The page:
Many Alaskan hunting guides will often opt for a lever action rifle chambered in .45-70 as defense against dangerous game such as brown bear, but many others will often go with an AR-15 chambered in .458, because it’s a semi-automatic with faster firing and reloading abilities while still offering similar ballistics.
Indeed, the .458 SOCOM is an excellent caliber to use as defense against dangerous big game. However, it also has limited magazine capacity (ten rounds will fit in a standard thirty round 5.56 magazine, as noted) and the ammunition can be pricey and sometimes hard to find.
This is the round that started the big bore AR-15 concept. It’s said to have been developed by the same people who designed the 6.5 Grendel for military use in stopping vehicles at checkpoints as an aid to car bomb prevention. Alexander Arms produces .50 Beowulf uppers for the AR-15.
This monster round packs a punch at both ends and empties your wallet in the process. But the rounds are only produced by a few manufacturers and don’t have premium options for performance hunting.
There’s no real advantage to this round for home defense; it’s just as effective as an M855 5.56 round and is a deep penetrating bullet. Likely, it would fully penetrate a bad guy and keep going.
For hunting, it’s powerful enough to take down anything in North America, but the key is to get close to your target and use bullets that open reliably to dump all its energy in your target.
As mentioned above, ammunition is rare and costly. If you really have your heart set on the .50 Beowulf, then you’d be better off learning how to reload if you want to have ammunition at all times.
Now that we’ve discussed some excellent options for AR cartridge upgrades, let’s talk a bit about cartridges to avoid, because there are some of those, too.
This was Russia’s answer to the 5.56 M16 in battle for the AK-74. It’s been maiming soldiers since the 1970s and has a horrible reputation.
When used by some bad guys in Afghanistan, these rounds blew up or ricocheted when they hit something like a wall. They didn’t penetrate well, nor did they kill efficiently; they were more likely to cause superficial wounds.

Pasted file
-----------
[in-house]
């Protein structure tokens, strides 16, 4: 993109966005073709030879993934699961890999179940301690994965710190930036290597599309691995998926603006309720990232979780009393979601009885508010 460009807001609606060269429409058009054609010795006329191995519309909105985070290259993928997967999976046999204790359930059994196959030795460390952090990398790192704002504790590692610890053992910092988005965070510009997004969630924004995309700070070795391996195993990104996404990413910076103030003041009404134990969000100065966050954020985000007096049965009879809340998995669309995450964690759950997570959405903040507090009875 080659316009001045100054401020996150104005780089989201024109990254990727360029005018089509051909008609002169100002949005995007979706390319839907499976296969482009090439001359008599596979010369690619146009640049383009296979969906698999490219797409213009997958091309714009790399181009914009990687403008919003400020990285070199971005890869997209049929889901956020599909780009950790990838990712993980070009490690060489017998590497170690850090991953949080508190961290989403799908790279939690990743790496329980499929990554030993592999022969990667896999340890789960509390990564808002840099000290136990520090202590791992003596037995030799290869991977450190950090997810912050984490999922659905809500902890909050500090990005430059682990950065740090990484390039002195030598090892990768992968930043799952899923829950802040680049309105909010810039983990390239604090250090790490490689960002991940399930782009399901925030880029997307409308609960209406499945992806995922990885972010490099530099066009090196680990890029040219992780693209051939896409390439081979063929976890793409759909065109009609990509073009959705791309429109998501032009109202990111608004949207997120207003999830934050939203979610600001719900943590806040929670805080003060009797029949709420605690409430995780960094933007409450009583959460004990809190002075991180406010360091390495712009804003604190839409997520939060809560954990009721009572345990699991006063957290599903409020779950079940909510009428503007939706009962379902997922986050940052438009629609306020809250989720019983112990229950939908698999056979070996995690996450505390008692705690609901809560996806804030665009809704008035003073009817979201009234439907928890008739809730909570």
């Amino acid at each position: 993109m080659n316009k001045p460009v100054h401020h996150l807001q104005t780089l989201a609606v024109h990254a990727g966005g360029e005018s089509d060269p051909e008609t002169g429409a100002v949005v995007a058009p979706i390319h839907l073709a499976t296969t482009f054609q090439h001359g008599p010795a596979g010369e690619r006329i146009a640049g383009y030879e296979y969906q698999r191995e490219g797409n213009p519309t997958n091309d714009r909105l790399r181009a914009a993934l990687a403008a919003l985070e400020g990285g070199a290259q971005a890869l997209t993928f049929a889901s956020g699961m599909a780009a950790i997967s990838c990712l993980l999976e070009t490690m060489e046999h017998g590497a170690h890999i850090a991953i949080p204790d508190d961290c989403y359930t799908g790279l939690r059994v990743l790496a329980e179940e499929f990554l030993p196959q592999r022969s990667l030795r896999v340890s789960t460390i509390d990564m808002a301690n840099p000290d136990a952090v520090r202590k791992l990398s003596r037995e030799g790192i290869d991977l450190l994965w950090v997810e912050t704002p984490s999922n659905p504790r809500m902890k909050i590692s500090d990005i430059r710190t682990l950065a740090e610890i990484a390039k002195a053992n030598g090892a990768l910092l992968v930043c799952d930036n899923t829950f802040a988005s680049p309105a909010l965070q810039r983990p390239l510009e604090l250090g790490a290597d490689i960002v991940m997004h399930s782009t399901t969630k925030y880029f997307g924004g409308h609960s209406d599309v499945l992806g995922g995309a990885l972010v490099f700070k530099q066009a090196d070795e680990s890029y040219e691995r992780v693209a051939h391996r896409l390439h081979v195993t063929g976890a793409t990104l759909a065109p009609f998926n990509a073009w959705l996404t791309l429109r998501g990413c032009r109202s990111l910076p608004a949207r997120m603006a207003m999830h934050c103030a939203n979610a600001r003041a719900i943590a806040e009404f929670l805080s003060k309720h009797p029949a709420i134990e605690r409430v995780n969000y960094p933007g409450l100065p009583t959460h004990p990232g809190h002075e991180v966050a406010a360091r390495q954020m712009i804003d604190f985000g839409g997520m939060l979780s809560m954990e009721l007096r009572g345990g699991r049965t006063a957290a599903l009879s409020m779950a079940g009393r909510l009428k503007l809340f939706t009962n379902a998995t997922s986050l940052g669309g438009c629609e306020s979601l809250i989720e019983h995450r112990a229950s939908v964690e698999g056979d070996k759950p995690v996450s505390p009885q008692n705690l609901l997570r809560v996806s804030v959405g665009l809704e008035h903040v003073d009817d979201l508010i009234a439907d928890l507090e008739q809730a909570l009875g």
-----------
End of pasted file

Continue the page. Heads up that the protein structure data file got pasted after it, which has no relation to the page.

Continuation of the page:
Years ago, the market was flooded with this ammunition, but that source has now dried up. Changing your AR to this configuration won’t gain you any benefits, except possibly cheaper ammo. But overall, it gives you a less effective firearm.
This true .30 caliber cartridge fires its 120gr bullets at close to 2200fps from a rifle barrel. While this sounds ideal, it’s really not.
It’s a tapered casing and requires an exaggerated, curved magazine and custom lowers to perform well. It also uses a steel cased ammo with a polymer coating; this doesn’t work well in direct impingement weapons that use the gas from a fired round to cycle the action and reload the next round.
This round isn’t any better than the .330 Blackout and you can’t find it in as many loads. It’s also not easily suppressed, so you’re probably better off going to the .300 Blackout.
But if you’re completely sold on the 7.62, make sure to find a custom lower receiver that moves the pistol grip back to accommodate the magazine required.
When you’re looking to upgrade your AR-15, you’ll need to consider a compromise between power, cost, and availability of parts and ammunition.
Some AR upgrades come with a high price tag, so you might need to learn about reloading ammo if your heart is set on these cartridges.
In addition, some of these newer cartridges may fade away in the future, so you may end up doing another upgrade if your rounds disappear.
Decide what’s the most important job you’re upgrading for: is it hunting, competition, or home defense?
The answer to this question will get you closer to choosing the right cartridge upgrade for your AR-15.